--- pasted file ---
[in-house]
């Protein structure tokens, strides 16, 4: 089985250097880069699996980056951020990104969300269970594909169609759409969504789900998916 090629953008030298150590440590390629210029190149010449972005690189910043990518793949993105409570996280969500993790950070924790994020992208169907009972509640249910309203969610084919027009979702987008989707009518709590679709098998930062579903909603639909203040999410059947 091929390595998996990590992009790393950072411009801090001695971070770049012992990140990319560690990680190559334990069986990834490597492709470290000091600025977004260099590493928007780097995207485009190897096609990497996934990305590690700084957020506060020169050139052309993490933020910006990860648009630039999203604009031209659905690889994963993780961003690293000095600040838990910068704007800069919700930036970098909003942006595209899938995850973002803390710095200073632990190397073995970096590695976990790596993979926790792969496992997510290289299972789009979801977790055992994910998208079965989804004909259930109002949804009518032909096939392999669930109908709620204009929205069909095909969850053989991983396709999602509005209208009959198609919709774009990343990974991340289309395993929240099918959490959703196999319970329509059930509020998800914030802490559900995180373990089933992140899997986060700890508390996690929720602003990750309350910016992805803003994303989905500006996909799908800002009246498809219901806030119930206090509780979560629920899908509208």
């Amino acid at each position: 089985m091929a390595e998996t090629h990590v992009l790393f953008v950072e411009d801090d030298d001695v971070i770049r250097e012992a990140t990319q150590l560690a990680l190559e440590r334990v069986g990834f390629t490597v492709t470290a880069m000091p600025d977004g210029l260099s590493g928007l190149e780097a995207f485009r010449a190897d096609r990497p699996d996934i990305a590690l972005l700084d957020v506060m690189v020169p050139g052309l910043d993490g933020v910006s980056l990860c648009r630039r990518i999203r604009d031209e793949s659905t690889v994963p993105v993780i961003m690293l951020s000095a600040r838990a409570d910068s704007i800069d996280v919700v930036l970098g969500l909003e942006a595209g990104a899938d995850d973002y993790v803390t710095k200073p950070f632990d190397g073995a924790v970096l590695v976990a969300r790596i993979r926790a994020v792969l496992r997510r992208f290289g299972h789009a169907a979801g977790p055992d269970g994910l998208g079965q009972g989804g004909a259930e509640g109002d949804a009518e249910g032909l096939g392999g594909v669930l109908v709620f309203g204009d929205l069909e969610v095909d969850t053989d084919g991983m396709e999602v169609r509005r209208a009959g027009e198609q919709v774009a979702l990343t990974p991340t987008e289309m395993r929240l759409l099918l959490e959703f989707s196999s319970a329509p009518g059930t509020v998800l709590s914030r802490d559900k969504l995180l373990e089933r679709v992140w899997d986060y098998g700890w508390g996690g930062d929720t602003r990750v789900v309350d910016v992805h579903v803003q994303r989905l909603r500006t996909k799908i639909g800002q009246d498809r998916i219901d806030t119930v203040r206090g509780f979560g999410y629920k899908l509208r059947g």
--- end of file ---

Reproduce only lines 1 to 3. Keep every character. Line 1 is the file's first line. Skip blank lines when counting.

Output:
[in-house]
């Protein structure tokens, strides 16, 4: 089985250097880069699996980056951020990104969300269970594909169609759409969504789900998916 090629953008030298150590440590390629210029190149010449972005690189910043990518793949993105409570996280969500993790950070924790994020992208169907009972509640249910309203969610084919027009979702987008989707009518709590679709098998930062579903909603639909203040999410059947 091929390595998996990590992009790393950072411009801090001695971070770049012992990140990319560690990680190559334990069986990834490597492709470290000091600025977004260099590493928007780097995207485009190897096609990497996934990305590690700084957020506060020169050139052309993490933020910006990860648009630039999203604009031209659905690889994963993780961003690293000095600040838990910068704007800069919700930036970098909003942006595209899938995850973002803390710095200073632990190397073995970096590695976990790596993979926790792969496992997510290289299972789009979801977790055992994910998208079965989804004909259930109002949804009518032909096939392999669930109908709620204009929205069909095909969850053989991983396709999602509005209208009959198609919709774009990343990974991340289309395993929240099918959490959703196999319970329509059930509020998800914030802490559900995180373990089933992140899997986060700890508390996690929720602003990750309350910016992805803003994303989905500006996909799908800002009246498809219901806030119930206090509780979560629920899908509208």
């Amino acid at each position: 089985m091929a390595e998996t090629h990590v992009l790393f953008v950072e411009d801090d030298d001695v971070i770049r250097e012992a990140t990319q150590l560690a990680l190559e440590r334990v069986g990834f390629t490597v492709t470290a880069m000091p600025d977004g210029l260099s590493g928007l190149e780097a995207f485009r010449a190897d096609r990497p699996d996934i990305a590690l972005l700084d957020v506060m690189v020169p050139g052309l910043d993490g933020v910006s980056l990860c648009r630039r990518i999203r604009d031209e793949s659905t690889v994963p993105v993780i961003m690293l951020s000095a600040r838990a409570d910068s704007i800069d996280v919700v930036l970098g969500l909003e942006a595209g990104a899938d995850d973002y993790v803390t710095k200073p950070f632990d190397g073995a924790v970096l590695v976990a969300r790596i993979r926790a994020v792969l496992r997510r992208f290289g299972h789009a169907a979801g977790p055992d269970g994910l998208g079965q009972g989804g004909a259930e509640g109002d949804a009518e249910g032909l096939g392999g594909v669930l109908v709620f309203g204009d929205l069909e969610v095909d969850t053989d084919g991983m396709e999602v169609r509005r209208a009959g027009e198609q919709v774009a979702l990343t990974p991340t987008e289309m395993r929240l759409l099918l959490e959703f989707s196999s319970a329509p009518g059930t509020v998800l709590s914030r802490d559900k969504l995180l373990e089933r679709v992140w899997d986060y098998g700890w508390g996690g930062d929720t602003r990750v789900v309350d910016v992805h579903v803003q994303r989905l909603r500006t996909k799908i639909g800002q009246d498809r998916i219901d806030t119930v203040r206090g509780f979560g999410y629920k899908l509208r059947g």